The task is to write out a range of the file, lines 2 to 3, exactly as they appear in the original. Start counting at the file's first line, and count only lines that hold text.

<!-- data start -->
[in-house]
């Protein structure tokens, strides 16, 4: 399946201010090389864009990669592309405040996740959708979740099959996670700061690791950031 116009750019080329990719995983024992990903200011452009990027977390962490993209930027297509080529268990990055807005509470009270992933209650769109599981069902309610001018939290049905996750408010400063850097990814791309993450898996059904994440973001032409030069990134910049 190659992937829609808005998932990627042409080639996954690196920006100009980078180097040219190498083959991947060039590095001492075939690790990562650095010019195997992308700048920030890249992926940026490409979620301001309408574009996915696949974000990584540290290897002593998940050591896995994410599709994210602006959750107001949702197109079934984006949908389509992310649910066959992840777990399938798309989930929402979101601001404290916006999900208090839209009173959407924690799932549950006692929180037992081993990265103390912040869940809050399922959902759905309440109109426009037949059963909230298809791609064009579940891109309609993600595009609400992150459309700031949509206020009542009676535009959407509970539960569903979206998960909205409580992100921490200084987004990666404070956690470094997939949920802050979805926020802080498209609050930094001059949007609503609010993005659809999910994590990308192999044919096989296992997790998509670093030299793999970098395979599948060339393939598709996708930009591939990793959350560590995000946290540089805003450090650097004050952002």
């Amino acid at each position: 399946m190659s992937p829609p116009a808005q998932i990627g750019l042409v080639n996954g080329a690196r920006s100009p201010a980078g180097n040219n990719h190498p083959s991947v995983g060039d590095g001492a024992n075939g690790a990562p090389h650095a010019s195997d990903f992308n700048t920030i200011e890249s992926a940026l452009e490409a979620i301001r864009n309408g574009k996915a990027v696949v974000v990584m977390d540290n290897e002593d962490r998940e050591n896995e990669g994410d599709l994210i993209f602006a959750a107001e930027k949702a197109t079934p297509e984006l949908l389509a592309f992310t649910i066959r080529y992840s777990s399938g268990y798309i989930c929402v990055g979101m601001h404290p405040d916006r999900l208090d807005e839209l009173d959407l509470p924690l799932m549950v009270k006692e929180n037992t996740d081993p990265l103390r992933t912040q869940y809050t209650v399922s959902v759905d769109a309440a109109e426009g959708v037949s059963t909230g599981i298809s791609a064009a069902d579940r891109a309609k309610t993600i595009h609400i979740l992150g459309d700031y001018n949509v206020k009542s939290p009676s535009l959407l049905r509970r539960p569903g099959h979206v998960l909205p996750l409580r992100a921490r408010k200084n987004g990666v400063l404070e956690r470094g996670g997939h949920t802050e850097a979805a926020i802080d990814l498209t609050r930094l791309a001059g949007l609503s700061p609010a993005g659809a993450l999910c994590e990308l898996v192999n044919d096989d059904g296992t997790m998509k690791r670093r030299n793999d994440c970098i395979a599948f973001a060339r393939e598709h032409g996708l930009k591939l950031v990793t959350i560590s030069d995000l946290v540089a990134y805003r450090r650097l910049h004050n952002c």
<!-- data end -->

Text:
């Protein structure tokens, strides 16, 4: 399946201010090389864009990669592309405040996740959708979740099959996670700061690791950031 116009750019080329990719995983024992990903200011452009990027977390962490993209930027297509080529268990990055807005509470009270992933209650769109599981069902309610001018939290049905996750408010400063850097990814791309993450898996059904994440973001032409030069990134910049 190659992937829609808005998932990627042409080639996954690196920006100009980078180097040219190498083959991947060039590095001492075939690790990562650095010019195997992308700048920030890249992926940026490409979620301001309408574009996915696949974000990584540290290897002593998940050591896995994410599709994210602006959750107001949702197109079934984006949908389509992310649910066959992840777990399938798309989930929402979101601001404290916006999900208090839209009173959407924690799932549950006692929180037992081993990265103390912040869940809050399922959902759905309440109109426009037949059963909230298809791609064009579940891109309609993600595009609400992150459309700031949509206020009542009676535009959407509970539960569903979206998960909205409580992100921490200084987004990666404070956690470094997939949920802050979805926020802080498209609050930094001059949007609503609010993005659809999910994590990308192999044919096989296992997790998509670093030299793999970098395979599948060339393939598709996708930009591939990793959350560590995000946290540089805003450090650097004050952002």
């Amino acid at each position: 399946m190659s992937p829609p116009a808005q998932i990627g750019l042409v080639n996954g080329a690196r920006s100009p201010a980078g180097n040219n990719h190498p083959s991947v995983g060039d590095g001492a024992n075939g690790a990562p090389h650095a010019s195997d990903f992308n700048t920030i200011e890249s992926a940026l452009e490409a979620i301001r864009n309408g574009k996915a990027v696949v974000v990584m977390d540290n290897e002593d962490r998940e050591n896995e990669g994410d599709l994210i993209f602006a959750a107001e930027k949702a197109t079934p297509e984006l949908l389509a592309f992310t649910i066959r080529y992840s777990s399938g268990y798309i989930c929402v990055g979101m601001h404290p405040d916006r999900l208090d807005e839209l009173d959407l509470p924690l799932m549950v009270k006692e929180n037992t996740d081993p990265l103390r992933t912040q869940y809050t209650v399922s959902v759905d769109a309440a109109e426009g959708v037949s059963t909230g599981i298809s791609a064009a069902d579940r891109a309609k309610t993600i595009h609400i979740l992150g459309d700031y001018n949509v206020k009542s939290p009676s535009l959407l049905r509970r539960p569903g099959h979206v998960l909205p996750l409580r992100a921490r408010k200084n987004g990666v400063l404070e956690r470094g996670g997939h949920t802050e850097a979805a926020i802080d990814l498209t609050r930094l791309a001059g949007l609503s700061p609010a993005g659809a993450l999910c994590e990308l898996v192999n044919d096989d059904g296992t997790m998509k690791r670093r030299n793999d994440c970098i395979a599948f973001a060339r393939e598709h032409g996708l930009k591939l950031v990793t959350i560590s030069d995000l946290v540089a990134y805003r450090r650097l910049h004050n952002c």